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While I was working on my stuff, another question suddenly came to mind, the one you see below

$$\int_0^\infty \frac{ \left(\sum_{n=1}^\infty\sin\left(\frac{x}{2^n}\right)\right)-\sin(x)}{x^2} \ dx$$

Which way should I look at this integral?

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  • $\begingroup$ Note that using $\frac{1}{b}A$ instead of $\frac{A}{b}$ helps save space in titles when $A$ is large. $\endgroup$ – Pedro Tamaroff Feb 15 '15 at 20:15
  • $\begingroup$ You can write you integral as $\int_0^\infty x^{-2} \sum\limits_{n\geqslant 1} g_n(x)dx=\int_0^\infty x^{-2}g(x)dx$ where $g_n(x)=\sin(x/2^n)-\sin(x)/2^n$, also. Perhaps playing with dilatations by $2$ helps, or getting functional equation of $g(x)$ related to $g(2x)$. $\endgroup$ – Pedro Tamaroff Feb 15 '15 at 20:16
  • $\begingroup$ @PedroTamaroff good job.Note that you already solved the question. The rest is boring. Just post that hint above and I choose your answer. It's $2\log(2)$. $\endgroup$ – user 1357113 Feb 15 '15 at 20:17
  • $\begingroup$ Oh, Chris! Stop testing people! =) $\endgroup$ – Pedro Tamaroff Feb 15 '15 at 20:20
  • $\begingroup$ @PedroTamaroff Sometimes I simply miss the simple tricks like now ... $\endgroup$ – user 1357113 Feb 15 '15 at 20:21
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You can write you integral as $$\int_0^\infty t^{-2} \sum\limits_{\nu \geqslant 1} g_\nu (t)dt=\int_0^\infty t^{-2}g(t)dt$$ where $g_\nu(t)=\sin(t/2^\nu)-\sin(t)/2^{\nu-1}$ and $g(t)=\sum\limits_{\nu\geqslant 1}g_\nu(t)$. Using an equation relating $g(2t)$ and $g(t)$ and a change of variables $t=2u$ in the integral I get that $$\int_0^\infty \frac{g(t)}{t^2}dt=\int_0^{\infty}\frac{2\sin t-\sin 2t}{t^2}dt$$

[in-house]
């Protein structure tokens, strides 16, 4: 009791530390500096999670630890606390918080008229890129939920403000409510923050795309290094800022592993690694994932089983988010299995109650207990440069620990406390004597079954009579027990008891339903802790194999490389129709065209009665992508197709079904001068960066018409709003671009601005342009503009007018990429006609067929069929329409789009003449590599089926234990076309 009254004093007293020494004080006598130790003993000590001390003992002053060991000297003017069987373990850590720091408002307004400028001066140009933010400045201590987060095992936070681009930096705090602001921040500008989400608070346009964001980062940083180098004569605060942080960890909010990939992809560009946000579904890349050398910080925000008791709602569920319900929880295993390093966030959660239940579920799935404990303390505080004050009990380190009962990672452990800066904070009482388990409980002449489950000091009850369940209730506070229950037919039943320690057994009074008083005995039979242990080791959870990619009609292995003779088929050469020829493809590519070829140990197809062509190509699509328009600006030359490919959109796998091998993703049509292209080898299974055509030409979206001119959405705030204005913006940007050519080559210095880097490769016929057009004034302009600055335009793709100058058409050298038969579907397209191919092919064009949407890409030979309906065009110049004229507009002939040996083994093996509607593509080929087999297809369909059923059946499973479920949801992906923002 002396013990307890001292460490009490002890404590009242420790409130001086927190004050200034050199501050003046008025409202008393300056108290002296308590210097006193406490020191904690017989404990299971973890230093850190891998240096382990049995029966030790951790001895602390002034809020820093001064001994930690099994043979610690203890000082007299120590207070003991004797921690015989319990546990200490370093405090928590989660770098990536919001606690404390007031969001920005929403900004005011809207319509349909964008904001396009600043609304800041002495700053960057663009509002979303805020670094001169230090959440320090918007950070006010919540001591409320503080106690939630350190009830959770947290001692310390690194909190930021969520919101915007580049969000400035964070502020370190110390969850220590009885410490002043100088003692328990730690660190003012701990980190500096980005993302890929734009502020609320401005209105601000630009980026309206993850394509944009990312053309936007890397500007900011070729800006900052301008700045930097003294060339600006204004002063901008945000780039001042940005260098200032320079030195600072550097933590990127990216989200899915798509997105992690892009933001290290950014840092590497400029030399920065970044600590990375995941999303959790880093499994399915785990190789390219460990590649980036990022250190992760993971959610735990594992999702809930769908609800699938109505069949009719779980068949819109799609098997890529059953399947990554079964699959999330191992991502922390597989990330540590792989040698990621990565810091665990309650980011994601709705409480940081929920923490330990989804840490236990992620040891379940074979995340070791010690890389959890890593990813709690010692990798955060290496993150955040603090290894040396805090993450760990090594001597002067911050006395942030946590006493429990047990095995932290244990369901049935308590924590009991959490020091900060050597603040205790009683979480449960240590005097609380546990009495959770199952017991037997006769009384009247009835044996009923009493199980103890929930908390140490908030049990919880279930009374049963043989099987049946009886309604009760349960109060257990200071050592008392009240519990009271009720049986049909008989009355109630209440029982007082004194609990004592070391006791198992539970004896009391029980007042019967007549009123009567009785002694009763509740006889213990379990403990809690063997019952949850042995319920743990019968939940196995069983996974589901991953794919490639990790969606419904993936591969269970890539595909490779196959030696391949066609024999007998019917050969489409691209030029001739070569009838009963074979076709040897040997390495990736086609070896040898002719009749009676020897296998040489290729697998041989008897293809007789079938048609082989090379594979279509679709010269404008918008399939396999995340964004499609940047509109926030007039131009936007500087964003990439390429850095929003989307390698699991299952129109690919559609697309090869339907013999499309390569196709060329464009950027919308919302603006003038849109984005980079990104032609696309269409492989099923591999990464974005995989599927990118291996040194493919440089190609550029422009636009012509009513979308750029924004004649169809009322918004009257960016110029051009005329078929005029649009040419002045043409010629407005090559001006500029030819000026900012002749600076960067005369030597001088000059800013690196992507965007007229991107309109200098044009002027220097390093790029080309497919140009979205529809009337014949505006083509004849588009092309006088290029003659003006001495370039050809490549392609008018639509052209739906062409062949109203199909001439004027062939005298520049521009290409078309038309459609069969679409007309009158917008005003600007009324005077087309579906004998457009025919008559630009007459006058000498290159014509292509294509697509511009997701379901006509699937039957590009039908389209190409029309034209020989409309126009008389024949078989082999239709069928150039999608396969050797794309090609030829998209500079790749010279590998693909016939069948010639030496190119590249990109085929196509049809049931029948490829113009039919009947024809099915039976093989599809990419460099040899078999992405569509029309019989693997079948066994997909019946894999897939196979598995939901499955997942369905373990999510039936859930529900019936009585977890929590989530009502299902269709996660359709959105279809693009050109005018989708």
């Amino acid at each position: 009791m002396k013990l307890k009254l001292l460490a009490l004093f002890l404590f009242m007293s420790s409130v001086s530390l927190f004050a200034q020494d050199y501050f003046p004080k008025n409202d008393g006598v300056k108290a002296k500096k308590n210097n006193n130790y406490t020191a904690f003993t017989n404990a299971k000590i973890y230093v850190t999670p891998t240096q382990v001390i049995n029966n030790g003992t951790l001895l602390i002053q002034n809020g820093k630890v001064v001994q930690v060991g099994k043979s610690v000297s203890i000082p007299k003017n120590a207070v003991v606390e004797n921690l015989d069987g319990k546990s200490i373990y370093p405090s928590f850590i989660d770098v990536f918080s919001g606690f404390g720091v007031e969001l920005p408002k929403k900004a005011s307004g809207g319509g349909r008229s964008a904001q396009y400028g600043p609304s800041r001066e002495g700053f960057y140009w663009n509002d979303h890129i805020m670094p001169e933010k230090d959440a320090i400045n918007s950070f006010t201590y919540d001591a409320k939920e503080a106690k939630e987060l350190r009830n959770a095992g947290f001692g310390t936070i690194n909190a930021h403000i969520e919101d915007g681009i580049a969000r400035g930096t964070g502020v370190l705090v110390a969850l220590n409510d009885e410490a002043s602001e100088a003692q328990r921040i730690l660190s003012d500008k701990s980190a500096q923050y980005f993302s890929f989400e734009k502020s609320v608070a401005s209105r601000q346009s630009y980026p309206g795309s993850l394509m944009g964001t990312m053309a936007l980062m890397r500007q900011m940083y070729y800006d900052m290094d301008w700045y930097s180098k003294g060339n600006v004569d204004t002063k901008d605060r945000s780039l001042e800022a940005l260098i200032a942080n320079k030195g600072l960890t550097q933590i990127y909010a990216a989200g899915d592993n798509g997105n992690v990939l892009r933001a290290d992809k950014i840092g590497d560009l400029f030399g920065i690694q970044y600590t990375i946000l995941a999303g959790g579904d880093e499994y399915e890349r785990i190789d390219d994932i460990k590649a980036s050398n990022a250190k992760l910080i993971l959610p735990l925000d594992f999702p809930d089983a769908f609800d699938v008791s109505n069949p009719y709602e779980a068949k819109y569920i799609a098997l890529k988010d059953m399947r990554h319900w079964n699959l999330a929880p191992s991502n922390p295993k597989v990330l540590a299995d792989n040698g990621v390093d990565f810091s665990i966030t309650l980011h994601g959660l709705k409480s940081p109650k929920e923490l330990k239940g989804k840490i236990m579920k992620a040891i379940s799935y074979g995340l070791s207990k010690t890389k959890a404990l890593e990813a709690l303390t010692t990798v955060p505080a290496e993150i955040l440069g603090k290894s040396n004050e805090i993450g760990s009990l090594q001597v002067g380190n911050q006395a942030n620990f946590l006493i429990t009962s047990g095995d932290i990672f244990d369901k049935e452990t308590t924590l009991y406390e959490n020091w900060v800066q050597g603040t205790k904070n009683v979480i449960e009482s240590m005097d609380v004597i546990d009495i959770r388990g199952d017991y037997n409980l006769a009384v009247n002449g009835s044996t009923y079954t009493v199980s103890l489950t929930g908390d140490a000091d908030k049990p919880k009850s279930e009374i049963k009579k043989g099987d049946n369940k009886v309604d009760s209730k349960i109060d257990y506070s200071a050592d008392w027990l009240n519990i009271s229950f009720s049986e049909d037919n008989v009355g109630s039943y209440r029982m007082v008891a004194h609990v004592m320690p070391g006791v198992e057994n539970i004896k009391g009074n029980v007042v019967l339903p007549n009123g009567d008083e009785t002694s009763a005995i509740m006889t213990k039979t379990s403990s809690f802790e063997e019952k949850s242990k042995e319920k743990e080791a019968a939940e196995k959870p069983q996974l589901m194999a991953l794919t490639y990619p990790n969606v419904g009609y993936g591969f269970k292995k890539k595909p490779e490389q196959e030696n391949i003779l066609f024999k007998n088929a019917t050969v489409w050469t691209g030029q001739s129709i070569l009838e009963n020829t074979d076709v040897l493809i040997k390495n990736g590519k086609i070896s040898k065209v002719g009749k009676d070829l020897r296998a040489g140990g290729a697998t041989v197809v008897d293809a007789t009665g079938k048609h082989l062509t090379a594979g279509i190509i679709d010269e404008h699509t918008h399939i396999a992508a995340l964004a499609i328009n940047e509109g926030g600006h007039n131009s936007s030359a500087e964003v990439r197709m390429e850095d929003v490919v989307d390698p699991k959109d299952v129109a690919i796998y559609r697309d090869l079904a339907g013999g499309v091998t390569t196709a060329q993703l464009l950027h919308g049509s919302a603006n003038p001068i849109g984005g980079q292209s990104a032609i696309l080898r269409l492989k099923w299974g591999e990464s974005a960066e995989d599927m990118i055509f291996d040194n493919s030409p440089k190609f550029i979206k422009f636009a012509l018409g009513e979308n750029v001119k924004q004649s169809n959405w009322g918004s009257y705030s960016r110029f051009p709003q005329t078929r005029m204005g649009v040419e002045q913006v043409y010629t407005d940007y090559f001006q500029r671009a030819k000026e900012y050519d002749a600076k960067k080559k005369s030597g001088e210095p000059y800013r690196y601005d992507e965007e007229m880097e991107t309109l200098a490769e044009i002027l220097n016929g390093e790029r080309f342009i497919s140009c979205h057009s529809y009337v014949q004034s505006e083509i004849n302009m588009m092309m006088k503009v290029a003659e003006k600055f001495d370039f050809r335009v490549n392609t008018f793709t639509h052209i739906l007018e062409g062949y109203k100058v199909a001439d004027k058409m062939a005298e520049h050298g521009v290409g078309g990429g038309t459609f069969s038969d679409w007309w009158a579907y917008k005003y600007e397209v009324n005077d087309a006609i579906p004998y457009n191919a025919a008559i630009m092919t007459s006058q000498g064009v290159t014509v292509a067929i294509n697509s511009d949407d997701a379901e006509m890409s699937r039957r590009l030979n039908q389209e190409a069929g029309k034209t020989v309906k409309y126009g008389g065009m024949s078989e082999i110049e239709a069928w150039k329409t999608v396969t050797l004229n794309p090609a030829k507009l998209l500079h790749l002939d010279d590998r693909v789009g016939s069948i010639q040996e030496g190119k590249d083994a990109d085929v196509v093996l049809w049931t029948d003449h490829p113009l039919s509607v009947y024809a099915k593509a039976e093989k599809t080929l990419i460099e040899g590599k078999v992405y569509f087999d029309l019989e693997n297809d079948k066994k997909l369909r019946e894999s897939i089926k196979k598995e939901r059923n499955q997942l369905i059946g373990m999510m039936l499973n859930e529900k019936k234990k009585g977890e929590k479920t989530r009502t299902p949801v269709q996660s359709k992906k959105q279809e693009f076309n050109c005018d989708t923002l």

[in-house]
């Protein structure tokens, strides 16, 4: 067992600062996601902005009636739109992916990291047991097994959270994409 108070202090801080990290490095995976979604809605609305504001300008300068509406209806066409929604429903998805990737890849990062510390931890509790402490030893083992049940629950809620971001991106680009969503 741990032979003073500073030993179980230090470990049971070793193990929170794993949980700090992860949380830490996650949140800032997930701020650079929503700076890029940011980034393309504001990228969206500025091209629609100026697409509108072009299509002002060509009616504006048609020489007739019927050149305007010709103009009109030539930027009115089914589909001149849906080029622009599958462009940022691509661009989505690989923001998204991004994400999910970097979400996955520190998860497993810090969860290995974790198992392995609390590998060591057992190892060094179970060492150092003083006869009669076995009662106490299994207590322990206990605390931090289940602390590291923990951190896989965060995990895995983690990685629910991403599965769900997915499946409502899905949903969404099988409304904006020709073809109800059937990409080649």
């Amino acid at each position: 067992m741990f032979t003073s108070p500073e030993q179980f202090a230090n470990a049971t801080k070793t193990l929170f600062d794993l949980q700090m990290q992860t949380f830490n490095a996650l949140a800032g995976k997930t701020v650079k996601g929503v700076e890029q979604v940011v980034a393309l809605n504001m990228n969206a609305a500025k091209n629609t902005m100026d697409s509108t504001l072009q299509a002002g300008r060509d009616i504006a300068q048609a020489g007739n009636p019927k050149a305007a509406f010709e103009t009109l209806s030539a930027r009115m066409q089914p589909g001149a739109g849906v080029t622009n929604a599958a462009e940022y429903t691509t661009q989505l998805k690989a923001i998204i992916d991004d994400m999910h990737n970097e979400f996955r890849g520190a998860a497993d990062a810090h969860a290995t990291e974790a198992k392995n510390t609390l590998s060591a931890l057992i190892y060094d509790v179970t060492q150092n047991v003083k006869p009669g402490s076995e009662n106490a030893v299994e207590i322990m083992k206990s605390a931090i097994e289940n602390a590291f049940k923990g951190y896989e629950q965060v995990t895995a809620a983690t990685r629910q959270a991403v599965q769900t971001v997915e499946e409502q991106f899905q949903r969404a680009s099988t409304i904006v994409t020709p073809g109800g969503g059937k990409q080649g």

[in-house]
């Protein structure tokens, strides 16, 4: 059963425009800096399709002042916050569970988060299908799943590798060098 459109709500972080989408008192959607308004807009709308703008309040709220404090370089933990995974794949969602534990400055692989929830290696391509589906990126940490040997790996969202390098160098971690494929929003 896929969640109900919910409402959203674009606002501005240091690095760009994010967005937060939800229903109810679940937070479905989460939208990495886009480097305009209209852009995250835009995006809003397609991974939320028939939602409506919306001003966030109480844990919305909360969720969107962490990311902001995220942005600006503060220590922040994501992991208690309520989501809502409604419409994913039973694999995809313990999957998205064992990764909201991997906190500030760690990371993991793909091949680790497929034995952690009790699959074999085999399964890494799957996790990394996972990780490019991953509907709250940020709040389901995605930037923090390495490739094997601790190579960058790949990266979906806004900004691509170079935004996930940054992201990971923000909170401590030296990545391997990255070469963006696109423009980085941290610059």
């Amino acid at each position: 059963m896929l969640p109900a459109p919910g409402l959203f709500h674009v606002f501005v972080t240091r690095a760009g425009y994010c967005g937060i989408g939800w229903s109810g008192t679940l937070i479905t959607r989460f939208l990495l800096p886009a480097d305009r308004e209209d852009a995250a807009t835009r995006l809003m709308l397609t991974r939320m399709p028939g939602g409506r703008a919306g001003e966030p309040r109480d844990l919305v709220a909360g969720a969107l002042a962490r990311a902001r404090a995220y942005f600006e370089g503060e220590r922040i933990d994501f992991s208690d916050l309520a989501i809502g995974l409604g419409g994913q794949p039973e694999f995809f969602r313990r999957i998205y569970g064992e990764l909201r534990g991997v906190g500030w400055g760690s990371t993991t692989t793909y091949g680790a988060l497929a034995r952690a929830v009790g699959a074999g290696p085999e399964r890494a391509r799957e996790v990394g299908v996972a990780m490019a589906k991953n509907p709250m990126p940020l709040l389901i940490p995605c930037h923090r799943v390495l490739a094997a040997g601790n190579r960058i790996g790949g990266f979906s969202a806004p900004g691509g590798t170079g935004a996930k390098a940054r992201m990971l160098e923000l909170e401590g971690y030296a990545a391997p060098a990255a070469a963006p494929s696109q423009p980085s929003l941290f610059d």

This is a Frullani type integral which you can evaluate to $2\log 2$.

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Note that $$ \begin{align} \int_0^\infty\frac{\lambda\sin(x)-\sin(\lambda x)}{x^2}\mathrm{d}x &=\lim_{a\to0}\left(\int_a^\infty\frac{\lambda\sin(x)}{x^2}\mathrm{d}x-\int_{a\lambda}^\infty\frac{\lambda\sin(x)}{x^2}\mathrm{d}x\right)\\ &=\lambda\lim_{a\to0}\int_a^{a\lambda}\frac{\sin(x)}x\frac{\mathrm{d}x}x\\[6pt] &=\lambda\log(\lambda)\tag{1} \end{align} $$ Applying $(1)$ to the question gives $$ \begin{align} \int_0^\infty\frac1{x^2}\left(\left(\sum_{n=1}^\infty\sin\left(\frac{x}{2^n}\right)\right)-\sin(x)\right)\mathrm{d}x &=\sum_{n=1}^\infty\int_0^\infty\frac{\sin(2^{-n}x)-2^{-n}\sin(x)}{x^2}\mathrm{d}x\\ &=-\sum_{n=1}^\infty2^{-n}\log\left(2^{-n}\right)\\ &=\log(2)\sum_{n=1}^\infty n2^{-n}\\[6pt] &=2\log(2)\tag{2} \end{align} $$

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  • $\begingroup$ amazing answer (+1), but can u explain, in the first line, from where did the limits $a \lambda$ come from? thanks $\endgroup$ – Shobhit Feb 16 '15 at 9:45
  • $\begingroup$ @ILUA: Change of variables $\lambda x=u$: $$\int_a^\infty\frac{\sin(\lambda x)}{x^2}\mathrm{d}x =\int_{a\lambda}^\infty\frac{\lambda\sin(u)}{u^2}\mathrm{d}u$$ $\endgroup$ – robjohn Feb 16 '15 at 9:52
  • $\begingroup$ oh ok, thanks :) , you r a nice guy, but your profile pic says different ;D $\endgroup$ – Shobhit Feb 16 '15 at 9:56

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